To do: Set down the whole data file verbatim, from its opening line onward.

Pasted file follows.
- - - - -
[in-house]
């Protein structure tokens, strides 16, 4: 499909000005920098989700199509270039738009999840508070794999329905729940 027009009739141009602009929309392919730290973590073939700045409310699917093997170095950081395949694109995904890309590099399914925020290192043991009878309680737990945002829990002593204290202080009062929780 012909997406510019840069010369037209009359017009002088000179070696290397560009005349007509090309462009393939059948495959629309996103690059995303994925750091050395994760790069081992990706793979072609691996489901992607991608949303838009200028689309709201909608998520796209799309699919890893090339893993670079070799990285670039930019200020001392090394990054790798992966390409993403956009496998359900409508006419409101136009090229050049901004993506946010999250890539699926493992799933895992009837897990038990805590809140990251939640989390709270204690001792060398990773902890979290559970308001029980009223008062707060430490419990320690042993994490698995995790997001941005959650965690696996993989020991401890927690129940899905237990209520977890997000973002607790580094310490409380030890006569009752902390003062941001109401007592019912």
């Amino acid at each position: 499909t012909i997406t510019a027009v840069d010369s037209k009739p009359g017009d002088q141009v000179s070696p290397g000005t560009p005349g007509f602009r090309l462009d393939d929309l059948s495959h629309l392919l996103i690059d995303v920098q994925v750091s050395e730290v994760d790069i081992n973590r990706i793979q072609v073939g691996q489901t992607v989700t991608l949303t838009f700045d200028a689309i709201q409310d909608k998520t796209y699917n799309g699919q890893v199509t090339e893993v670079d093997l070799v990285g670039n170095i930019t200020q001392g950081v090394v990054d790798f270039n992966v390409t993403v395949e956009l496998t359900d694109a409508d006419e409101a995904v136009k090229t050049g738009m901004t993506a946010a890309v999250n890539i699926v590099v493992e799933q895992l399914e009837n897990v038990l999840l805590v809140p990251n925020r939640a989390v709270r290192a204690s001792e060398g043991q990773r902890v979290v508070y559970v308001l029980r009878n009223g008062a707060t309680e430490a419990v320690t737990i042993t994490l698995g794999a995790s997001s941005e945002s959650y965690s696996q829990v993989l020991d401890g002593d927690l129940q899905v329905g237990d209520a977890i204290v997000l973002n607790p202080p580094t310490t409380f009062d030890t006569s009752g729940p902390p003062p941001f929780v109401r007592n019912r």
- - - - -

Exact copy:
[in-house]
């Protein structure tokens, strides 16, 4: 499909000005920098989700199509270039738009999840508070794999329905729940 027009009739141009602009929309392919730290973590073939700045409310699917093997170095950081395949694109995904890309590099399914925020290192043991009878309680737990945002829990002593204290202080009062929780 012909997406510019840069010369037209009359017009002088000179070696290397560009005349007509090309462009393939059948495959629309996103690059995303994925750091050395994760790069081992990706793979072609691996489901992607991608949303838009200028689309709201909608998520796209799309699919890893090339893993670079070799990285670039930019200020001392090394990054790798992966390409993403956009496998359900409508006419409101136009090229050049901004993506946010999250890539699926493992799933895992009837897990038990805590809140990251939640989390709270204690001792060398990773902890979290559970308001029980009223008062707060430490419990320690042993994490698995995790997001941005959650965690696996993989020991401890927690129940899905237990209520977890997000973002607790580094310490409380030890006569009752902390003062941001109401007592019912």
């Amino acid at each position: 499909t012909i997406t510019a027009v840069d010369s037209k009739p009359g017009d002088q141009v000179s070696p290397g000005t560009p005349g007509f602009r090309l462009d393939d929309l059948s495959h629309l392919l996103i690059d995303v920098q994925v750091s050395e730290v994760d790069i081992n973590r990706i793979q072609v073939g691996q489901t992607v989700t991608l949303t838009f700045d200028a689309i709201q409310d909608k998520t796209y699917n799309g699919q890893v199509t090339e893993v670079d093997l070799v990285g670039n170095i930019t200020q001392g950081v090394v990054d790798f270039n992966v390409t993403v395949e956009l496998t359900d694109a409508d006419e409101a995904v136009k090229t050049g738009m901004t993506a946010a890309v999250n890539i699926v590099v493992e799933q895992l399914e009837n897990v038990l999840l805590v809140p990251n925020r939640a989390v709270r290192a204690s001792e060398g043991q990773r902890v979290v508070y559970v308001l029980r009878n009223g008062a707060t309680e430490a419990v320690t737990i042993t994490l698995g794999a995790s997001s941005e945002s959650y965690s696996q829990v993989l020991d401890g002593d927690l129940q899905v329905g237990d209520a977890i204290v997000l973002n607790p202080p580094t310490t409380f009062d030890t006569s009752g729940p902390p003062p941001f929780v109401r007592n019912r």